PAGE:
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Parasitology Research

, Volume 107, Issue 6, pp 1515–1520 | Cite as

Tortoise tick Hyalomma aegyptium as long term carrier of Q fever agent Coxiella burnetii—evidence from experimental infection

  • Pavel Široký
  • Michaela Kubelová
  • David Modrý
  • Jan Erhart
  • Ivan Literák
  • Eva Špitalská
  • Elena Kocianová
Short Communication

Abstract

The experimental study investigated the ability of tortoise tick Hyalomma aegyptium to play a role in forming and maintaining natural foci of Q fever. We tested the competence of H. aegyptium larvae to acquire Coxiella burnetii infection from mammals, serve as a C. burnetii vector between mammalian hosts, and be a long-term carrier of C. burnetii, including interstadial transmission. H. aegyptium larvae were allowed to feed on guinea pigs experimentally infected with C. burnetii. Engorged larvae molted to nymphs, some of which were preserved in 96% ethanol and later examined by polymerase chain reaction (PCR) using C. burnetii-specific primers (CBCOS, CBCOE). Prevalence of C. burnetii among these nymphs was 5.6% (n = 235). Remaining nymphs then fed on other, C. burnetii-negative guinea pigs; and according to results of both, micro-agglutination reaction, and ELISA, they successfully transmitted C. burnetii to those new hosts. Detached engorged nymphs molted to adults, which were kept alive long term and then placed in 96% ethanol 383 days post-infection. Thereafter, they were examined by PCR in the same manner as were the nymphs. Prevalence of C. burnetii among adult H. aegyptium was 28.9% (n = 90). According to our results, tortoise-specific ticks have indisputable potential in the epidemiology of Q fever natural foci.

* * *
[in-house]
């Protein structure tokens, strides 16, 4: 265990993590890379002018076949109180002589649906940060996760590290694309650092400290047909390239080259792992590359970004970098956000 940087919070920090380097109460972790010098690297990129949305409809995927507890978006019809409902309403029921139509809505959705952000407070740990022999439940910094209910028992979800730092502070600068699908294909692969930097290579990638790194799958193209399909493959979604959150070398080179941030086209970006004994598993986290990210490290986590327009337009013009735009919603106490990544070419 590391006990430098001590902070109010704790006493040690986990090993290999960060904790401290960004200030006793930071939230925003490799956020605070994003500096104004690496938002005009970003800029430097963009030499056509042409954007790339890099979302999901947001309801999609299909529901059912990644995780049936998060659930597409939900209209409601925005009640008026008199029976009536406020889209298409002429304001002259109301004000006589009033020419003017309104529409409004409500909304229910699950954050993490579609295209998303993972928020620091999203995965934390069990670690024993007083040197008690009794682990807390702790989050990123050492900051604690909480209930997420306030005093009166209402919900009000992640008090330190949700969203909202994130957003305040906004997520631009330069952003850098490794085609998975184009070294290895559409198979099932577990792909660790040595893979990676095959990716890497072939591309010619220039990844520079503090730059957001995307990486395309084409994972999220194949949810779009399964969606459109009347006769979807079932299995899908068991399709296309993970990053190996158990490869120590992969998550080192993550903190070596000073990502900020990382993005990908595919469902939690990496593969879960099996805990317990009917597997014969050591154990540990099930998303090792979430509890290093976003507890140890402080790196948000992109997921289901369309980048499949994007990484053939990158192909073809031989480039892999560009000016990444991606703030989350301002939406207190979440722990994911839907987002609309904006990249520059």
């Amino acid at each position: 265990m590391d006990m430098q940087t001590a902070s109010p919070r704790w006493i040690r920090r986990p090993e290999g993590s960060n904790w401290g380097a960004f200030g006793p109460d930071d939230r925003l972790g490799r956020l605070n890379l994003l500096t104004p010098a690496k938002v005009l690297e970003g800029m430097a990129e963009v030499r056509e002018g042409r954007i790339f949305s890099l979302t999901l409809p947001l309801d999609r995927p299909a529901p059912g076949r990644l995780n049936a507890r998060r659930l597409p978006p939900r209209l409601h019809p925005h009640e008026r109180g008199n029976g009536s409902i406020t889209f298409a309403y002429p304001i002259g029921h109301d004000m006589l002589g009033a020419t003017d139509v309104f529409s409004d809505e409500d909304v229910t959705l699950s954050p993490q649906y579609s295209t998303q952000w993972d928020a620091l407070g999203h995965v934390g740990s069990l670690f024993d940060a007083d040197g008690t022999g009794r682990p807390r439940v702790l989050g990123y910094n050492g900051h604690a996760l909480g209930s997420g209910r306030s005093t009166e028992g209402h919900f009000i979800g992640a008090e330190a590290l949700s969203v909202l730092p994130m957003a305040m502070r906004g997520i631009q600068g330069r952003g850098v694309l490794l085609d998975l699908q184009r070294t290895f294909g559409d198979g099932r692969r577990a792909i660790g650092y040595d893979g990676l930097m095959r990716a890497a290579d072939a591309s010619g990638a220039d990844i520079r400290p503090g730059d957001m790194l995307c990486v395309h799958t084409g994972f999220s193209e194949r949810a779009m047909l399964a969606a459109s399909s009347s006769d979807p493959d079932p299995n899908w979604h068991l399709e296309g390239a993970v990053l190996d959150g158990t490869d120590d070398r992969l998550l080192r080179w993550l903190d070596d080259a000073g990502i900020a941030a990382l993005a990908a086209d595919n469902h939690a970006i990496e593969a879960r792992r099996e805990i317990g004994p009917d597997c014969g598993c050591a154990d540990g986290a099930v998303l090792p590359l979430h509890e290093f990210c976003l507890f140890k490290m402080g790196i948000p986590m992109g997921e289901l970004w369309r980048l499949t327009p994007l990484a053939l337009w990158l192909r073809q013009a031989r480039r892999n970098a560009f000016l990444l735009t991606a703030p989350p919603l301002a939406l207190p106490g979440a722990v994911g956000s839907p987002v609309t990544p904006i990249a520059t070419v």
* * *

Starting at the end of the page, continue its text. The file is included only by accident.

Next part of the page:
Keywords

Slovak Academy Tick Species Adult Tick Natural Focus Coxiella Burnetii 
These keywords were added by machine and not by the authors. This process is experimental and the keywords may be updated as the learning algorithm improves.

Notes

Acknowledgments

This study was supported by grant IGA VFU, project 41/2007/FVHE, by grant MSM6215712402 from the Ministry of Education, Youth, and Sports of the Czech Republic, and from grant No. 2/0065 from the Scientific Grant Agency of the Ministry of Education and the Slovak Academy of Sciences.

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Copyright information

© Springer-Verlag 2010

Authors and Affiliations

  • Pavel Široký
    • 1
  • Michaela Kubelová
    • 1
  • David Modrý
    • 2
    • 3
  • Jan Erhart
    • 3
  • Ivan Literák
    • 1
  • Eva Špitalská
    • 4
  • Elena Kocianová
    • 4
  1. 1.Department of Biology and Wildlife Diseases, Faculty of Veterinary Hygiene and EcologyUniversity of Veterinary and Pharmaceutical SciencesBrnoCzech Republic
  2. 2.Department of Parasitology, Faculty of Veterinary MedicineUniversity of Veterinary and Pharmaceutical SciencesBrnoCzech Republic
  3. 3.Institute of Parasitology, Biology CenterAcademy of Sciences of the Czech RepublicČeské BudějoviceCzech Republic
  4. 4.Institute of VirologySlovak Academy of SciencesBratislavaSlovakia

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